Even the latest corruption survey of the Political and Economic Risk Consultancy lends support to the perception of severe corruption in the country. The 2007 survey of expatriate businessmen in Asia lists the Philippines as currently the "most corrupt" among 13 countries and territories surveyed in the continent. The story that appeared in the International Herald Tribune quotes from the survey report that "People are just growing tired of the inaction and insincerity of leading officials when they promise to fight corruption." Part of the survey shows that the respondents even gave the judicial system a nearly appallingly perfect 9.06 out of 10 score, with 10 as being "ineffective."

International Herald Tribune story "Philippines most corrupt, survey says"


State of Human Rights in the Philippines 2006

The extent and severity of obtaining human rights violation in the country under the Arroyo administration is most objectively seen through the holistic study of the renowned international human rights group Amnesty International (AI). While the military and police may dismiss human rights reports as Karapatan and other local groups as having been produced by entities infiltrated by or sympathetic with the CPP-NPA or perhaps, Muslim terrorist groups, the AI 2006 report represent a study independent of political ideology or affiliation. The following are excerpts from the Amnesty International Report 2006 for the Philippines:


"Scores of leftist activists were killed by unidentified assailants, often reportedly linked to the armed forces. Peace talks between the government and armed groups – Muslim separatists in Mindanao and communist rebels – made limited or no progress. Arbitrary arrests, unlawful killings, torture and “disappearances” were reported in the context of military counter-insurgency operations. Armed groups were responsible for abuses including hostage-taking. Complaints procedures, investigations and criminal prosecutions of suspected perpetrators of human rights violations were often ineffective. Criminal suspects in custody, including women and children, were at risk of torture or ill-treatment by police. Death sentences were imposed but no executions were carried out."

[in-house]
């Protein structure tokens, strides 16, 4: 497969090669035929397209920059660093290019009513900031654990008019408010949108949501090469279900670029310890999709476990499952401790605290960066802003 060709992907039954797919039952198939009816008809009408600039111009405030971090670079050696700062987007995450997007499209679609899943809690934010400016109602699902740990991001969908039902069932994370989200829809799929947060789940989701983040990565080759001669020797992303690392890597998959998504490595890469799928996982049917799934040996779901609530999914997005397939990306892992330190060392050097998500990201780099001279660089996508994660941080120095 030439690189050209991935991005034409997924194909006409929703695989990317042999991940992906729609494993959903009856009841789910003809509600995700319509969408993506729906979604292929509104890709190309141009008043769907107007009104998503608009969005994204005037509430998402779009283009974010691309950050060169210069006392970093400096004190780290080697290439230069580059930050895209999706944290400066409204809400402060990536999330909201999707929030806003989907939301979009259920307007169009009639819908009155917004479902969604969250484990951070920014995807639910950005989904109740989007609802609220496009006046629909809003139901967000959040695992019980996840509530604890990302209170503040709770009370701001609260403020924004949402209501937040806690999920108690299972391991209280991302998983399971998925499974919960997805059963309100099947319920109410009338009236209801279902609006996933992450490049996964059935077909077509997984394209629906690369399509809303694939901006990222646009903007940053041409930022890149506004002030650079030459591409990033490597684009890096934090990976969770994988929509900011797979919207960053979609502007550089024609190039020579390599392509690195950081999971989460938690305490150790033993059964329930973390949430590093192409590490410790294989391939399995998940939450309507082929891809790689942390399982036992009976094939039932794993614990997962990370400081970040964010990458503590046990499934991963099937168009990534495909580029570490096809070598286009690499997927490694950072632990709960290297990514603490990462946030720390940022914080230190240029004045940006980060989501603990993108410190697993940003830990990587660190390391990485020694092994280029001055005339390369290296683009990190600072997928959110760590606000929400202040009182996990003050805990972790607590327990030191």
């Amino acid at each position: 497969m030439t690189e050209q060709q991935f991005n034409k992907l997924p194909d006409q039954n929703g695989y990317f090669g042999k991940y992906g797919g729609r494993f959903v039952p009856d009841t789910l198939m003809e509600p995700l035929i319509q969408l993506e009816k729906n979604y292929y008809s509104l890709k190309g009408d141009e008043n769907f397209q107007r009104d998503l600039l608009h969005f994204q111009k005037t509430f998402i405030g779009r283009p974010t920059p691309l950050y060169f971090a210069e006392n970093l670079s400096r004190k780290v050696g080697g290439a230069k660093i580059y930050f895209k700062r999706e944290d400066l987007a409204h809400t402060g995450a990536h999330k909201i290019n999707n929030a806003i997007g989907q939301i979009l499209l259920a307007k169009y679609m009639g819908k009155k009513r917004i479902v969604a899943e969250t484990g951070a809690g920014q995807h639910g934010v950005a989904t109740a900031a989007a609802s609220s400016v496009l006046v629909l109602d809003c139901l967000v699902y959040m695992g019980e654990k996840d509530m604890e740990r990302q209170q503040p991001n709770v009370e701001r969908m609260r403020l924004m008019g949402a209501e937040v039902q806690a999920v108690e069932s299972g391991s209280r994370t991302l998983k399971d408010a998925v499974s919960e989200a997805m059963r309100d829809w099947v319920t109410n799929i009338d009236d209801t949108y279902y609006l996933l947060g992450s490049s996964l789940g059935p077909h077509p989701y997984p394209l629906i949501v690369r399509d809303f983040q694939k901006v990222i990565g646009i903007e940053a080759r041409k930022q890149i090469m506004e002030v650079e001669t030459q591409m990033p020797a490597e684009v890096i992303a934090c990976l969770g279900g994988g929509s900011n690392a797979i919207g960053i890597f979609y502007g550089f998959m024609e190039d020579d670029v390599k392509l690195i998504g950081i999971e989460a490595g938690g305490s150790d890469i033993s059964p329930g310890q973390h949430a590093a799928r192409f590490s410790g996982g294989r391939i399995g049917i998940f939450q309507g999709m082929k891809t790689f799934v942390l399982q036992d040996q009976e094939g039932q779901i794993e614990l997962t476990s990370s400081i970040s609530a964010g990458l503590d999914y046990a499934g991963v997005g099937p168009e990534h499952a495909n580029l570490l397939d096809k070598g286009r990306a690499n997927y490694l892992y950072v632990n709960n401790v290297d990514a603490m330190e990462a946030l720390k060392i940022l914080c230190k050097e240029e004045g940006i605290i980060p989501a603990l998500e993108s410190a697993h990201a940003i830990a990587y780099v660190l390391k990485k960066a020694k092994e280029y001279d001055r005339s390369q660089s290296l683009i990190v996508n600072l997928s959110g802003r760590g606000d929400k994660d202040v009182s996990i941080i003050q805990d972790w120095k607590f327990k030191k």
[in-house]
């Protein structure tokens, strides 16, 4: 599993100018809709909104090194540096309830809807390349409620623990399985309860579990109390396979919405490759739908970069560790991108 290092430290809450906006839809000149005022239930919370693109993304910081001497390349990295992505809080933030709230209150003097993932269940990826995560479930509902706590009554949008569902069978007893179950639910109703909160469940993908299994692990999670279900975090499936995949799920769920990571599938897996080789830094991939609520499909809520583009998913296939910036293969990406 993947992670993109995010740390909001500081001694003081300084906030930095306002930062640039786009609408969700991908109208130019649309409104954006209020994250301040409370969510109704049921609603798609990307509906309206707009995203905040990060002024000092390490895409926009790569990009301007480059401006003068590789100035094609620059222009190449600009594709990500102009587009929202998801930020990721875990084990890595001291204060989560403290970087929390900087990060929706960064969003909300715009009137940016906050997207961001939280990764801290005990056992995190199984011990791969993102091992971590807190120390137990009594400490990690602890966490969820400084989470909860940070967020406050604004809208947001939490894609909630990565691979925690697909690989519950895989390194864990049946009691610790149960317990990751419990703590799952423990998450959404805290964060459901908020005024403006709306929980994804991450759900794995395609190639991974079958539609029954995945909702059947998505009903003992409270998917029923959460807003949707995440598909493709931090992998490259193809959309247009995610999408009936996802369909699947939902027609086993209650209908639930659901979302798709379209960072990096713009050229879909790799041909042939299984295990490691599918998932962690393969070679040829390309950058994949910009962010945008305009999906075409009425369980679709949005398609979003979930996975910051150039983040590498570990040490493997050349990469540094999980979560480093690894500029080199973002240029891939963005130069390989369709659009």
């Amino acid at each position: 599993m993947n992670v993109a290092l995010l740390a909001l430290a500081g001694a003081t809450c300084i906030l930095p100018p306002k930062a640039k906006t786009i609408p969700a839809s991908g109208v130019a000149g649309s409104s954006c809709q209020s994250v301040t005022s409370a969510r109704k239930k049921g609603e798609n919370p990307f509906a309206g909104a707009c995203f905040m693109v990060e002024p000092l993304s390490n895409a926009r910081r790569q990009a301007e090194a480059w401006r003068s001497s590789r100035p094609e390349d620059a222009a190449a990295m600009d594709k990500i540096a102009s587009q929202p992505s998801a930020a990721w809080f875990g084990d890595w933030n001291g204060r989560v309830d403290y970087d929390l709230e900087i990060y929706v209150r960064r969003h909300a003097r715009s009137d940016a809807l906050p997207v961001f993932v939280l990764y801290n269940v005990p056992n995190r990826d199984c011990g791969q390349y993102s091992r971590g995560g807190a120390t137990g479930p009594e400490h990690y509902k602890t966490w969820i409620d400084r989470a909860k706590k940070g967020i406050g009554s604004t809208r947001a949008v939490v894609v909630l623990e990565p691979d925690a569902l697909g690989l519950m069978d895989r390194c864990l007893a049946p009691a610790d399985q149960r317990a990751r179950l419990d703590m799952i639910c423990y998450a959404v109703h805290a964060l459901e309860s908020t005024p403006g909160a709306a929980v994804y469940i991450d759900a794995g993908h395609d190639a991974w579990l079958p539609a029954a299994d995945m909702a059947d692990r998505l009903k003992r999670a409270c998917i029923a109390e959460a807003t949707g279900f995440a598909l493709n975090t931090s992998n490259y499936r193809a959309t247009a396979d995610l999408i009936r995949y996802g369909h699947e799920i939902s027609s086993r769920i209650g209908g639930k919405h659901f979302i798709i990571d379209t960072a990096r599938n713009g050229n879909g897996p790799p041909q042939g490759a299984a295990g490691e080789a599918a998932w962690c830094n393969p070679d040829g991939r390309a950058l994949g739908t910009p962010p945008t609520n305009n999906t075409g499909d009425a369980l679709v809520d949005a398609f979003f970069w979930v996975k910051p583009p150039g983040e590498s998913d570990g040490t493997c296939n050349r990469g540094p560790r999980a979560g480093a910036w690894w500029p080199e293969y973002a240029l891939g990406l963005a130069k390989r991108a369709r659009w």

AI Report 2006, Asia-Pacific: Philippines

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2 comments:

mark said...

Did you ever think that the CPI and worsening quality of life in the Philippines is a result of actions that was needed to correct the profligacy of ERAP's previous admin? When interest rates were extremely high, government borrowings proceeded apace, and goverment spending was high. All these had the impact of strengthening the peso, lowering inflation, and satisfying the populace. But at the cost of future generations, depressed investments and consumption. Did you think it was sustainable?

Why didn't you account for the impact of oil price spikes and the US recession on the Philippine economy? Do you believe that doing the right can sometimes lead to pain before we experience its' benefits? Why won't you believe that here?

As for corruption, the countries US, China, Thailand, Korea, Taiwan, Japan, Malaysia, of Europe suggests that economic development can be achieved even with corruption. And that tackling corruption is made easier with economic prosperity. What is necessary for economic development is economic freedom.